IFRC

Felix casualties struggle to safety in small boats

Published: 6 September 2007 0:00 CET



The hard pressed Puerto Cabezas Branch of the Nicaraguan Red Cross (NRC) is being called at to receive hurricane Felix casualties arriving on the town's beaches in small boats after coastal journeys lasting several hours.

"We are very worried because there are at least 15 remote communities we haven't heared from since Felix struck," according to Francisco Osejo of the NRC.

"They're dependent on radio for communications," he added. "And the mast got blown over in the hurricane."

The Puerto Cabezas Branch is also trying to confirm reports of bodies seen floating in the sea.

There are fears that casualty figures will rise once news comes in from the isolated - overwhelmingly indigenous - communities.

"The authorities are trying to clear the roads of fallen trees," said Osejo.

"But they're blocked in virtually every direction."

Puerto Cabezas was still blacked out Wednesday night but some houses and shops have their own generators and people were trying to return to some kind of normality.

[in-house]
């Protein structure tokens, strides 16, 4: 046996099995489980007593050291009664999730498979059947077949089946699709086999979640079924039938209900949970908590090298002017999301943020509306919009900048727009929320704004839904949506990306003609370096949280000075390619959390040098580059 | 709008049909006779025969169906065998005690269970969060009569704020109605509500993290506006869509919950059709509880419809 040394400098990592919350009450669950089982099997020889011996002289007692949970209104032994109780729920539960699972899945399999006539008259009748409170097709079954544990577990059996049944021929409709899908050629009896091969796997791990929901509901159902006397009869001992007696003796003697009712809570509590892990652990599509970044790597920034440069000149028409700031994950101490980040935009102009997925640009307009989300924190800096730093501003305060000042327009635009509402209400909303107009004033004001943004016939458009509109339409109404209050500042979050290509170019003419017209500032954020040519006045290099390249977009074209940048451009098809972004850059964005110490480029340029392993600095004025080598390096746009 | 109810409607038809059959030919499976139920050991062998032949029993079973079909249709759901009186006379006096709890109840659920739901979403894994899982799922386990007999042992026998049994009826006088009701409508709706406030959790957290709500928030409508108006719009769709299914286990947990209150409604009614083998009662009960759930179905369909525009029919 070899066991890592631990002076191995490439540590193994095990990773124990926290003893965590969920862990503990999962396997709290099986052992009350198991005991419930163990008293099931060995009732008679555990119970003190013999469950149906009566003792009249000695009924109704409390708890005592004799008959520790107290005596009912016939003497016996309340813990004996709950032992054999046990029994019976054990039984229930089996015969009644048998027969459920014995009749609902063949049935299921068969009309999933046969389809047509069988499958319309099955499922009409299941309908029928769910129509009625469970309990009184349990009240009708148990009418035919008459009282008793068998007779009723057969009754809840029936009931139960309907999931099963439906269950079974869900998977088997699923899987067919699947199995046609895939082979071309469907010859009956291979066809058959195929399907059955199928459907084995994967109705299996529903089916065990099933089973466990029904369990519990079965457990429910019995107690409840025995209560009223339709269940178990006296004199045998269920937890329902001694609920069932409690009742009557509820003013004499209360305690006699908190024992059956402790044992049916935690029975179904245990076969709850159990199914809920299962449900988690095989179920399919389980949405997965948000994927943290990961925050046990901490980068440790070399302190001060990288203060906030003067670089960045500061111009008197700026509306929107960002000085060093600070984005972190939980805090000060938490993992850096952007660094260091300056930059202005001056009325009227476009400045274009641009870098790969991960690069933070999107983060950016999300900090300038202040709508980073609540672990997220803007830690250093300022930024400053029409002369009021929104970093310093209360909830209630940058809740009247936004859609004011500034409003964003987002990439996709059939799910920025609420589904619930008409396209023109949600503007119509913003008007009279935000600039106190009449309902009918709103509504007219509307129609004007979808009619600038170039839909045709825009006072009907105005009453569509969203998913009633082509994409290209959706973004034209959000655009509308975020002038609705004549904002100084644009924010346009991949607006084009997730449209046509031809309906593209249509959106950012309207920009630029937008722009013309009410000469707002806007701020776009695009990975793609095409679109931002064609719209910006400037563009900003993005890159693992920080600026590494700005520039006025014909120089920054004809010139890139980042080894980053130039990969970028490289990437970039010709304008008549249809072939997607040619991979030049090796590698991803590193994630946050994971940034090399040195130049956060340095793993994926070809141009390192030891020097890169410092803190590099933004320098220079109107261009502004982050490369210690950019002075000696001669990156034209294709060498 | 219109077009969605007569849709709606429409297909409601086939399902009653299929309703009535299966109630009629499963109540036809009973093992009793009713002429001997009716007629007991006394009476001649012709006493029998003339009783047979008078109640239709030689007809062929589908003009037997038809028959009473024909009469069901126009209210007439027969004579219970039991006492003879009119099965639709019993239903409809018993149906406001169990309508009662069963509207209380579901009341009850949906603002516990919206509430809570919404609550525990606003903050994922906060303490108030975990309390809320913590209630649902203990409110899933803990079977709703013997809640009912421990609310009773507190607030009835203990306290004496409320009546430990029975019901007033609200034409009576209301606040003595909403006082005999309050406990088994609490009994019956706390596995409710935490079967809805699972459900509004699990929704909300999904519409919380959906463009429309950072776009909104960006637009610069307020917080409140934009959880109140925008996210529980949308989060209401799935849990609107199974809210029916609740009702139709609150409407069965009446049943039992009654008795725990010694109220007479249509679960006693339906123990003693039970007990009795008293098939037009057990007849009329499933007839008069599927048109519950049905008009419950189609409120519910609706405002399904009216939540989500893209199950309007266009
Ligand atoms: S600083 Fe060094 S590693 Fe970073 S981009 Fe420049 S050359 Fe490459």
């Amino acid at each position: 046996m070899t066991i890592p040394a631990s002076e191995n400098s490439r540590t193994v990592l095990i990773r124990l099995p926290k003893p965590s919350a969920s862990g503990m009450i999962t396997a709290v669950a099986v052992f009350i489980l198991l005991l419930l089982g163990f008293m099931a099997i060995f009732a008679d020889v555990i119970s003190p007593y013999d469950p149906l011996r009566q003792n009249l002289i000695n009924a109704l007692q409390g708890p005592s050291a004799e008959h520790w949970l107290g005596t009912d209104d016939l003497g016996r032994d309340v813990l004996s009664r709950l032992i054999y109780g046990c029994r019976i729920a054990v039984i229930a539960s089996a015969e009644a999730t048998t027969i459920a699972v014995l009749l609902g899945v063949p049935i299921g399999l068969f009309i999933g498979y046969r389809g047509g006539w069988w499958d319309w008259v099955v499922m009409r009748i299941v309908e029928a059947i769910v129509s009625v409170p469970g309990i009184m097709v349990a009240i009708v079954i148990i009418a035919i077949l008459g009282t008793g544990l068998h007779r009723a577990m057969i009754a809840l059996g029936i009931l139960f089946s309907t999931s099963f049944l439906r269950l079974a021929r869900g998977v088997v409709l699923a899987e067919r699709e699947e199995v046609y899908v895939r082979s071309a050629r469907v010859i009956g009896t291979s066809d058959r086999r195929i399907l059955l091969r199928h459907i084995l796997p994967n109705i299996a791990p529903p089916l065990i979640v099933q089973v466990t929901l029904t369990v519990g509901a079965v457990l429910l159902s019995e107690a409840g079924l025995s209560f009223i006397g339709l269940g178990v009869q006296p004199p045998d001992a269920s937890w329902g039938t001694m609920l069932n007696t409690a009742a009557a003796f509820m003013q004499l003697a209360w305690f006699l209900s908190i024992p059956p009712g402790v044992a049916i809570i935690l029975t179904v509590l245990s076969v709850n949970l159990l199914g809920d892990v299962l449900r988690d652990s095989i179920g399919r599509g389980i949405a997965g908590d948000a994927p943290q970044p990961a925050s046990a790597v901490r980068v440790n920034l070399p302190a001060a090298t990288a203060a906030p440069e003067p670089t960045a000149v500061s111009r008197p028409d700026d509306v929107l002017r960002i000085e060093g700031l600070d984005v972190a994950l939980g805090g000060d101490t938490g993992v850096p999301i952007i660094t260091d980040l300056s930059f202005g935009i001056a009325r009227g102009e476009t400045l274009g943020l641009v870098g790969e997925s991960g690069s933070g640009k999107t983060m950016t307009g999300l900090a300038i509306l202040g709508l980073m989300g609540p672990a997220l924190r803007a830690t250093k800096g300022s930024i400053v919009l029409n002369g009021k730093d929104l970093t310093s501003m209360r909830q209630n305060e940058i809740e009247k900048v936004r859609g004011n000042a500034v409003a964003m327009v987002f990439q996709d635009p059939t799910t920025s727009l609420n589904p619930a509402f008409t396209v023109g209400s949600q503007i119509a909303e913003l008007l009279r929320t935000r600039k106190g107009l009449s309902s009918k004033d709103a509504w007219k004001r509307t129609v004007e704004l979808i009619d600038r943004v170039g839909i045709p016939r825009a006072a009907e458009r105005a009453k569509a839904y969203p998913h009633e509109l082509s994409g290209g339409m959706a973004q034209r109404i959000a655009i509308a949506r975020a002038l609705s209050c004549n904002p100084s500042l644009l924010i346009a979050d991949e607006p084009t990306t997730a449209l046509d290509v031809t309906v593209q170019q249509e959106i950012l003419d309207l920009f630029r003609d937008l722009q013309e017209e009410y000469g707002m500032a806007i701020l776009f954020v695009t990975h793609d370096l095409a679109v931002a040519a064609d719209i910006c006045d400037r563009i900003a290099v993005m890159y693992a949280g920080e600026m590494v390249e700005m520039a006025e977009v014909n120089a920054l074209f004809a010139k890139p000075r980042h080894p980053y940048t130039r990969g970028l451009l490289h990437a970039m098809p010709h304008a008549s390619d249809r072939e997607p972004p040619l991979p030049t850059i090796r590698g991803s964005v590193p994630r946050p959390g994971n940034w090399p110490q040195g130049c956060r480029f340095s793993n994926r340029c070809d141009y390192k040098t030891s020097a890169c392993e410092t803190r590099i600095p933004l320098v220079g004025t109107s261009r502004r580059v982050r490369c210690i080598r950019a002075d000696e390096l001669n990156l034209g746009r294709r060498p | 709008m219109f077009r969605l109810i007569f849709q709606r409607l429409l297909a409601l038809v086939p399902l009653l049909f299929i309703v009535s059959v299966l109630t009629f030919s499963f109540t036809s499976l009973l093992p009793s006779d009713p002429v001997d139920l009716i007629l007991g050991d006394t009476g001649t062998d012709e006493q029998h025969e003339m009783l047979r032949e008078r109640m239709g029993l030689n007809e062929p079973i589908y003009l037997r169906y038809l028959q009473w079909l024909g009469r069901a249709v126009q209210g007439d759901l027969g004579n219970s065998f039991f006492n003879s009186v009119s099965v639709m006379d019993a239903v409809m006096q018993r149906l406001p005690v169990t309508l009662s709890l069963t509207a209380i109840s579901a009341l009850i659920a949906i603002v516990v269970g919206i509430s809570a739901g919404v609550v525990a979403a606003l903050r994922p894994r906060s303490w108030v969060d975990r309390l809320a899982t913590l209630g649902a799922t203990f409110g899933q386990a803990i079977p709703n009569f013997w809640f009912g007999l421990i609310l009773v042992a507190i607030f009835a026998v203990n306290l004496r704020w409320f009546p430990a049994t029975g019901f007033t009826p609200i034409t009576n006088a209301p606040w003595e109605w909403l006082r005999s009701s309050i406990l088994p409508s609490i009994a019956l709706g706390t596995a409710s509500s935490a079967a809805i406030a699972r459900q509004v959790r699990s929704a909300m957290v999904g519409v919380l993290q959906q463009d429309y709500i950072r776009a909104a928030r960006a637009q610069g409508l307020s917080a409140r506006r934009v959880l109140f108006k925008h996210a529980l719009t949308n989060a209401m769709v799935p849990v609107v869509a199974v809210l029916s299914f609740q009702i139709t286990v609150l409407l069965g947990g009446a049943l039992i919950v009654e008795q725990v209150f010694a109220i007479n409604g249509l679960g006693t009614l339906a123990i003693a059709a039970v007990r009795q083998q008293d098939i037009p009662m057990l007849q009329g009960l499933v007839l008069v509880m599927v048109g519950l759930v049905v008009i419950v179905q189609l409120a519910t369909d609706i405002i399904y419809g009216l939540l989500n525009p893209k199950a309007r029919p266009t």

Evidence of the force of the wind that Felix threw at this small coastal port is everywhere. Powerlines are down and many houses have lost their roofs.

The huge ceiba trees in the central park have been blown over and their roots bared to the sky.

To anyone flying in on Wednesday after the small airport reopened, it was clear that the jungle for miles around has been flattened by Felix's Category-5 wind.

Osejo said the Red Cross' provisional conclusion was that evacuation measures were broadly successful, although there was still a problem with some people leaving it to the last minute.

Puerto Cabezas is one of the locations of a special project backed by the Netherlands Red Cross to bolster disaster preparedness in the face of increased risk of climate-change impacts.




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